An Auschwitz survivor passed the torch of Holocaust remembrance to Brooklyn College students with words embroidered with hope and revolution.
Students marched through campus from Bedford Avenue to Hillel Place holding “never forget” signs. The size of the march grew as curious onlookers were handed signs and absorbed into the crowd.
When students were seated at the Hillel building, they observed passports of children who perished during the Holocaust. Then they heard from a child survivor, Hanna Wechsler, who brought alive the crime these passports represented.
“I am a proud citizen of Auschwitz,” Hanna Wechsler declared.
Wechsler pointed to the ceiling, her kind and deeply captivating eyes observed something that wasn’t present in the auditorium. She explained, “It says ‘Arbeit Macht Frei,’ which means work makes you free.” Prisoners discovered the falsity of this message after passing through it upon entering Auschwitz.
A young girl’s observations from the train platform were re-lived 72 years later, from the “inhumane smell” of burning flesh, to the expressionless faces of walking skeletons. “They were bags of bones and three-fourths dead,” she said.
The cattle car doors opened and a child’s foot touched the platform. When her foot met with the other, an adult stood, and the child forever gone. “There were no children at Auschwitz, suffering makes you suddenly grow up,” she said.
Wechsler explained that fear ran Auschwitz, constantly hovering in the prisoner’s minds and was a primary topic of conversation. “When we opened our eyes in the morning the only thing we knew was that we were afraid.”
Every morning at 5 a.m. barrack #18 emptied for the day’s labor, while Wechsler hid under the bunks from the S.S. with the help of fellow bunkmates and her mother. “I was non-existent,” Wechsler said.
Her mother’s daring sheltered her from the multi-faceted dangers that swarmed Auschwitz, such as selection, slave labor and starvation. “Mom don’t go,” Wechsler pleaded every evening. Risking death, her mother would sneak a rotten potato or tomato from the kitchens. “If I don’t go you will surely die of starvation,” her mother would reply as she embarked into the night. “My mother gave birth to me every day, she put her life on the line for me,” she said.
Death lurked at every corner at Auschwitz. A swift movement of Dr. Mengele’s finger to the right or left is all that stands between death or life – until the next day’s selection. Interweaving of death and life cemented a fear into a prisoner’s psyche that remained after liberation. Wechsler’s parents miraculously survived and reunited after liberation, but their family life could never be the same. “My father would wake us up screaming every night, ‘the Germans are coming to kill me,’” she said.
As if there were a movie playing above her peripheral vision, Wechsler’s eyes frequently darted upwards for reference as she explained her memories to students. She became the child of Auschwitz when she described waking up next to deceased bunkmates and turned looking towards the cadaver. When she articulated being tattooed by the numbers 8-8-9-8-7, she exposed her forearm to the audience and glanced down at it as she did when those numbers penetrated her flesh one after the other on her first day at Auschwitz.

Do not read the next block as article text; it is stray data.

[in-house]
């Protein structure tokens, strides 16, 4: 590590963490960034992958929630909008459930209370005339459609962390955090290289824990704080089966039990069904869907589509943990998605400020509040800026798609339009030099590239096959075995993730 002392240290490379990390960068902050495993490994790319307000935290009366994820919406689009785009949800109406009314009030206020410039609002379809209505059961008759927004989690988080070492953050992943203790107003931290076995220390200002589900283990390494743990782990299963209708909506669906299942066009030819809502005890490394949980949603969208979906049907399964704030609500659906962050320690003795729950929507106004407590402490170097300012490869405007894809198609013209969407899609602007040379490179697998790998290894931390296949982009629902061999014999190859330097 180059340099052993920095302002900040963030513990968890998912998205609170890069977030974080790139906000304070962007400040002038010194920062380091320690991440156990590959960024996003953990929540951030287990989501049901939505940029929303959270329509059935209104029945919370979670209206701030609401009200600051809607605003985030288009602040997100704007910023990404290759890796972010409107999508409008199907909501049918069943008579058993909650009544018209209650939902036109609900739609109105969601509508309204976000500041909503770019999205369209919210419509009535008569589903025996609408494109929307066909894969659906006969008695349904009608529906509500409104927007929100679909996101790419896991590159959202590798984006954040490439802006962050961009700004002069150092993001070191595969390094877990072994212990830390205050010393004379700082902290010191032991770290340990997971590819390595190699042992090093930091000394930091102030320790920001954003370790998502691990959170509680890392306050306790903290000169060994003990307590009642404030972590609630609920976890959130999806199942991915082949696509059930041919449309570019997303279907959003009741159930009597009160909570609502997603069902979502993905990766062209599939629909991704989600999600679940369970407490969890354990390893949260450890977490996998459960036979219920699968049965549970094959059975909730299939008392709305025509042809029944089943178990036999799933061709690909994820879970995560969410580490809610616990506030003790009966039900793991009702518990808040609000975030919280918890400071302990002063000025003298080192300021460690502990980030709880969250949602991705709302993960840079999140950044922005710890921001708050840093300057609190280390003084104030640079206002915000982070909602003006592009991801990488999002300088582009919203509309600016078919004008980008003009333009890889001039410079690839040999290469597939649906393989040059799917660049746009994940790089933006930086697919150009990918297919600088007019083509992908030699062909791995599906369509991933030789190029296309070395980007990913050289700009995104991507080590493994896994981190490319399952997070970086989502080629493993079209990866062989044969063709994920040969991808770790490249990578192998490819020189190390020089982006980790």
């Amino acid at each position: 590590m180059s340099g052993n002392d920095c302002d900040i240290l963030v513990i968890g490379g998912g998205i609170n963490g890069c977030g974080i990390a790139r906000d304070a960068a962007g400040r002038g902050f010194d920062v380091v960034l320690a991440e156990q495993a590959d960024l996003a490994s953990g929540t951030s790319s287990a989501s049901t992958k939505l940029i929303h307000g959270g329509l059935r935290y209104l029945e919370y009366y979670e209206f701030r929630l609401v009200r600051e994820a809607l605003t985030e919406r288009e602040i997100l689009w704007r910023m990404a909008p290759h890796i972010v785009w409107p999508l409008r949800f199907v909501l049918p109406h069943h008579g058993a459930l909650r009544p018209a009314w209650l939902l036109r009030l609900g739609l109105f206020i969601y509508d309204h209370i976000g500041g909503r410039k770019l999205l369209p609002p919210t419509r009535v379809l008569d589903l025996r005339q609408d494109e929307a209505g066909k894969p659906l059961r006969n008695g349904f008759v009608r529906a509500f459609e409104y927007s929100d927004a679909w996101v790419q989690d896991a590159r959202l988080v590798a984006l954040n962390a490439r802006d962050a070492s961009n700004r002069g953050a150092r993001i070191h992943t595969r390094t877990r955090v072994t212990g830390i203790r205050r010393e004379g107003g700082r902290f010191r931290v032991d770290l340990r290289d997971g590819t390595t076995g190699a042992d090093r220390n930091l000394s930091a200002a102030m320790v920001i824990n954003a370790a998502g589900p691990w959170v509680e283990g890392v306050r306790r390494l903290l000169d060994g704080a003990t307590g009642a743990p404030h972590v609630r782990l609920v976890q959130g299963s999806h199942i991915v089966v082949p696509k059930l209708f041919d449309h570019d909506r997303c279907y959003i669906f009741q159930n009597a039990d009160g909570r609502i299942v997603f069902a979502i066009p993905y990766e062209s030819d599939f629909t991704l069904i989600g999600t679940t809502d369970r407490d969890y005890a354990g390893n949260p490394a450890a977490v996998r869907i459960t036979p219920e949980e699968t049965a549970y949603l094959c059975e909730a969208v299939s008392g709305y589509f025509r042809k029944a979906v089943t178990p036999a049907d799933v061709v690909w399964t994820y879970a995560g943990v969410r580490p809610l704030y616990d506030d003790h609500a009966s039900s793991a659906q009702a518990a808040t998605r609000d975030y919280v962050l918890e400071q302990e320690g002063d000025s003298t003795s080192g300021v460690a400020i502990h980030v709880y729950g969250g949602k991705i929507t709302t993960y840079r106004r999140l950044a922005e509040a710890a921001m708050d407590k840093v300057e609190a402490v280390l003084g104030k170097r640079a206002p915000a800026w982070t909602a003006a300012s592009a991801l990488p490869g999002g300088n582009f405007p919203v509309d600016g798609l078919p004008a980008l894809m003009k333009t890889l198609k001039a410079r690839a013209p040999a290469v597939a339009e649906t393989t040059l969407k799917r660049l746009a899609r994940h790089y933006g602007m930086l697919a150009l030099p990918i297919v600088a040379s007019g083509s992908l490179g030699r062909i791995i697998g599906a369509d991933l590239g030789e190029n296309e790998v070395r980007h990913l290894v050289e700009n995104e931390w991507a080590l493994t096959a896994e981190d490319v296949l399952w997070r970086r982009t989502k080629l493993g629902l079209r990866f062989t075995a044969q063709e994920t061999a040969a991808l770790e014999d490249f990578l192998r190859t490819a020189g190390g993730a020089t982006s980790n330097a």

As she recounted the amputation of her mother’s infected finger, Wechsler put out her ring finger and looked through her mother’s eyes at an external apparition of her younger self. She winced as she described the amputation, and then said “her color changed but she looked at me and said ‘it didn’t hurt,’ but I knew it wasn’t true. I knew on that day that they cut out her heart.”
Wechsler never deviated from her calm and sweet demeanor when she recounted her story. A computer science student, Omar Youssef, during the question and answer session walked towards her and said “the way you carry yourself is beautiful, the life is radiating off of you.”
“You can do anything you put your mind to, God forbid you’re on drugs or you’re fresh and a pain in the neck, you can change it,” she said. Her message resonated with students and left them feeling uplifted and emboldened. “Her experience shows me how to have hope,” said Alex Trim, a film studies major.
Taken aback by the speech, Mohadi Hasan, a Muslim student, began to think about his Bukharian-Jewish grandfather. After pushing himself past his nerves, he decided to ask his burning question, “how do I embrace my Jewish side?” Mr Hasan’s Jewish grandfather was located on the edge of the German frontline. “If the war hadn’t ended when it did I might not be alive today.” Indeed, if the Third Reich’s borders expanded a little further, Mohadi’s grandfather may have ended up as a passport on the table.
“There are millions and trillions of stories that we will never get to know, and in comparison to theirs, my story is a picnic,” she said. “If you ever hear someone on campus denying the Holocaust speak in nice language, you disarm them by being more human than them.” Wechsler requested that the students remember what the woman with an accent and a number told them.
Youssef commented, “there are not so many survivors left. I want to carry the torch to the next generation.”